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How To Stay Married To An Extrovert When You’re An Introvert?

How To Stay Married To An Extrovert When You're An Introvert
How To Stay Married To An Extrovert When You're An Introvert
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I was thinking of calling this article, so I married an extrovert and the other horror stories. I changed my mind because I didn’t want to hurt the feelings of my husband. Sometimes, as an introvert, what’s funny to me is very unfunny to my husband. Many of the times, revenge feels good for all the crap he’s put me through.

I Had No Idea I Could Ask For What I Wanted 

It’s tough in relationships no matter what. Opposite people attract work in movies, but in real life, it can be a minefield. Throw in two radically different personalities without some self-awareness, and relationships can go off a loud explosion.

We are together since we were 16 years old. He had a crush on me during most of class 12th. I was not aware of it since I spent most of my years getting to the fact that I was noticeably different from almost everyone else. It means being excluded, ignored and outed for being weird. I tried to keep my head downward to stay invisible, which means that, I missed him looking at me. He asked me to go on prom with him and the rest is history. A complex, occasionally rocky, yet worthwhile so far, history. Looking back, I would say that for the first part of our relationship I behaved badly. Feeling misunderstood was a part of that and part of it was real lack of self-awareness on my part. I was used to changing my colour like a chameleon to fit in, to become what other people wanted me to be.

And then I had this person who was really into me, and the trip of that went on my head. I had no idea who I was and asked for what I needed. In fact I didn’t really know how to be me. Instead I needed a mind reader who knew what I wanted and what I needed. And that is not the formula for long term relationship success.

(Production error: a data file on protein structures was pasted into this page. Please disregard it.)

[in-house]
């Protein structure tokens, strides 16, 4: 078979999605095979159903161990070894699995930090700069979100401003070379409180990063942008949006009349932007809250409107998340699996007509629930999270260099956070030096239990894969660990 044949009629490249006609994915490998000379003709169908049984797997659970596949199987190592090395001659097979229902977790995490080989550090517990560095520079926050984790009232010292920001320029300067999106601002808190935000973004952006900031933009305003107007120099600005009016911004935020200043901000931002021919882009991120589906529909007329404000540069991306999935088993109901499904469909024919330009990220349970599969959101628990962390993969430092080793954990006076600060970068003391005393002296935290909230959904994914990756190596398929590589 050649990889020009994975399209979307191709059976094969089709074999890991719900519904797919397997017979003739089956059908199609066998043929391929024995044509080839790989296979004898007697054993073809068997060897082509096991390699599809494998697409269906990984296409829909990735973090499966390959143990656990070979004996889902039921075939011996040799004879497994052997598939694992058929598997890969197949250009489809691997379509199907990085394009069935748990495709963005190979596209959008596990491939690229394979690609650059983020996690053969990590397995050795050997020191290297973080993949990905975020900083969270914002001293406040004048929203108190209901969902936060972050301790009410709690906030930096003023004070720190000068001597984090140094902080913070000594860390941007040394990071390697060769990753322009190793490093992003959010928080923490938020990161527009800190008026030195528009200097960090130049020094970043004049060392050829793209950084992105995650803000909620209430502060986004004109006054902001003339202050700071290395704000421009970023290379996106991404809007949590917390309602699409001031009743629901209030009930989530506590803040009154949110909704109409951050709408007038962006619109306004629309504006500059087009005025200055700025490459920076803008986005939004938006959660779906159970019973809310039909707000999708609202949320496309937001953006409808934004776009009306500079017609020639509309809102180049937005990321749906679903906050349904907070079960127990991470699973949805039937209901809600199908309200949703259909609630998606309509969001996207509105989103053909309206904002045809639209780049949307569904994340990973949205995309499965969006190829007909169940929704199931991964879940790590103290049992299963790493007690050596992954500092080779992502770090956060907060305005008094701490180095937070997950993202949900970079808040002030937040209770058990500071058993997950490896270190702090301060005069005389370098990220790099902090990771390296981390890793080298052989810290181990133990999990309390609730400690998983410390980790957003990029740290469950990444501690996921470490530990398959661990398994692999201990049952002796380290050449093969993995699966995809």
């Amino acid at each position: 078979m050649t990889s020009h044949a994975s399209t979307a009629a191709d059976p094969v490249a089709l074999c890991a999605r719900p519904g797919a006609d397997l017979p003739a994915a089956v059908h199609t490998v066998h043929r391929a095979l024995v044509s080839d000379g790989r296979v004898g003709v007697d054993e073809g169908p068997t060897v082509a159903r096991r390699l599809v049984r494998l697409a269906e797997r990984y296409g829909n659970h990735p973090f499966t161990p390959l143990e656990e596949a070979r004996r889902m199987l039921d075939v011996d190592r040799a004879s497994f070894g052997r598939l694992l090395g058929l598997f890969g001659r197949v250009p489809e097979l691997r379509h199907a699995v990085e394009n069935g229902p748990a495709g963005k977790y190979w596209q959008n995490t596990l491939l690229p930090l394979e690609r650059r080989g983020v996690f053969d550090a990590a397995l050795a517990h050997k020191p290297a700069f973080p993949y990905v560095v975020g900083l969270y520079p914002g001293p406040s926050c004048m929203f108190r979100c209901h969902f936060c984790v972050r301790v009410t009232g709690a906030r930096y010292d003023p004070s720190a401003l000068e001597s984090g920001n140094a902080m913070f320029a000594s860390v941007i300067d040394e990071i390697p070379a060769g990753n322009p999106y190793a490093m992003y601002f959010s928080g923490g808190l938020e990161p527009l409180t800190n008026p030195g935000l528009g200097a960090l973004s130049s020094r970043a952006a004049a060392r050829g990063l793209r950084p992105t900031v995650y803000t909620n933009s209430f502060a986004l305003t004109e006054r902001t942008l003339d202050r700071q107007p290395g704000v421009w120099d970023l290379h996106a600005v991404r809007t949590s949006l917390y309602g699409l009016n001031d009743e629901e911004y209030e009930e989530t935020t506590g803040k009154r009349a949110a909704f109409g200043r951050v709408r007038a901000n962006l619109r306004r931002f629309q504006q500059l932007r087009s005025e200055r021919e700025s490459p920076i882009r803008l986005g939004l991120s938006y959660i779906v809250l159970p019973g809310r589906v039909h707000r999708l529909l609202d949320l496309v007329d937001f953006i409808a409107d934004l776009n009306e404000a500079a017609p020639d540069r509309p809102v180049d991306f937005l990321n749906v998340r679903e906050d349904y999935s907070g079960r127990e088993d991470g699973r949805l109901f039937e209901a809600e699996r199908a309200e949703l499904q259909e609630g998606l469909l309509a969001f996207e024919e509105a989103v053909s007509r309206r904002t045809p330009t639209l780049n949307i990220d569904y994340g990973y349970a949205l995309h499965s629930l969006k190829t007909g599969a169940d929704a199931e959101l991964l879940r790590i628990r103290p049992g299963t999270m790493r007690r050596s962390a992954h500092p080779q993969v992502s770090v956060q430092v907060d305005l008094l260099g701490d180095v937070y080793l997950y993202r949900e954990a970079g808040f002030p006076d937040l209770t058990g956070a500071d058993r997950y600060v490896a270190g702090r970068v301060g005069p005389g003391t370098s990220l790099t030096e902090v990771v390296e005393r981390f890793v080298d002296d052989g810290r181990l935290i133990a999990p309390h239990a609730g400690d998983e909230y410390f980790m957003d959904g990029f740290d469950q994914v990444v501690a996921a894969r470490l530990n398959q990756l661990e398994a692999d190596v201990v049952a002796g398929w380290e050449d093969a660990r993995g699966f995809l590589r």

Discovering My Introversion Changed Everything 

Our togetherness is more than 30 years now, and I’ve learned a lot in this time. Main part of that was maturity and experience, and another part was doing a deep dive into my introverted personality. I also did a Myers Briggs workshop as a part of a team building exercise at work, and it was mind-blowing. 

I acknowledge that, depending on your personality, you perceive the world and process events completely differently from most other people. It not only opened a world of discovery into myself and in my very particular nature, but also into other people. That was great.

Like, instead of getting irritated when people talked about a situation to death, I started to understand that they needed to do that to feel okay. I felt more sympathetic pity for other people, and became aware that it’s up to me to choose how to receive things.

 We are more complex and deep than a page-long summary of features. Instead they should serve a guide to know why we act like we do in certain situations.